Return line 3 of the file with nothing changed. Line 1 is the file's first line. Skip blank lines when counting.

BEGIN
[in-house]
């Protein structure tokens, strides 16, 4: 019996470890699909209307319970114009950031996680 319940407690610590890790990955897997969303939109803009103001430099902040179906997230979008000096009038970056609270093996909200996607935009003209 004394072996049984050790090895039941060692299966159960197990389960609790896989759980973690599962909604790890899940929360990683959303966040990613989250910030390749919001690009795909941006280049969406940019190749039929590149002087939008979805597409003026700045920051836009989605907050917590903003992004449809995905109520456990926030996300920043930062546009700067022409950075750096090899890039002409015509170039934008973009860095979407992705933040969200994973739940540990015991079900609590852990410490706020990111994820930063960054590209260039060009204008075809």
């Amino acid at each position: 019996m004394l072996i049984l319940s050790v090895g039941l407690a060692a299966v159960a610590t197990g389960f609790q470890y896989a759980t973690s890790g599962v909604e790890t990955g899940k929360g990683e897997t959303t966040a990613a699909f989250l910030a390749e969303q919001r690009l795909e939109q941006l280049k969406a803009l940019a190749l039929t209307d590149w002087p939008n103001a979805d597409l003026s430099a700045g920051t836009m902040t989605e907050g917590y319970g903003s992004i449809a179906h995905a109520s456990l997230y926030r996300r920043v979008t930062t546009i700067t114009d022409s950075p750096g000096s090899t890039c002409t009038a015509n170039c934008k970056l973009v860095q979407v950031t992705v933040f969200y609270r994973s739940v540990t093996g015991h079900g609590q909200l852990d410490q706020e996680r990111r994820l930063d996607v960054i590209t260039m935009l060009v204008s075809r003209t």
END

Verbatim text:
């Amino acid at each position: 019996m004394l072996i049984l319940s050790v090895g039941l407690a060692a299966v159960a610590t197990g389960f609790q470890y896989a759980t973690s890790g599962v909604e790890t990955g899940k929360g990683e897997t959303t966040a990613a699909f989250l910030a390749e969303q919001r690009l795909e939109q941006l280049k969406a803009l940019a190749l039929t209307d590149w002087p939008n103001a979805d597409l003026s430099a700045g920051t836009m902040t989605e907050g917590y319970g903003s992004i449809a179906h995905a109520s456990l997230y926030r996300r920043v979008t930062t546009i700067t114009d022409s950075p750096g000096s090899t890039c002409t009038a015509n170039c934008k970056l973009v860095q979407v950031t992705v933040f969200y609270r994973s739940v540990t093996g015991h079900g609590q909200l852990d410490q706020e996680r990111r994820l930063d996607v960054i590209t260039m935009l060009v204008s075809r003209t």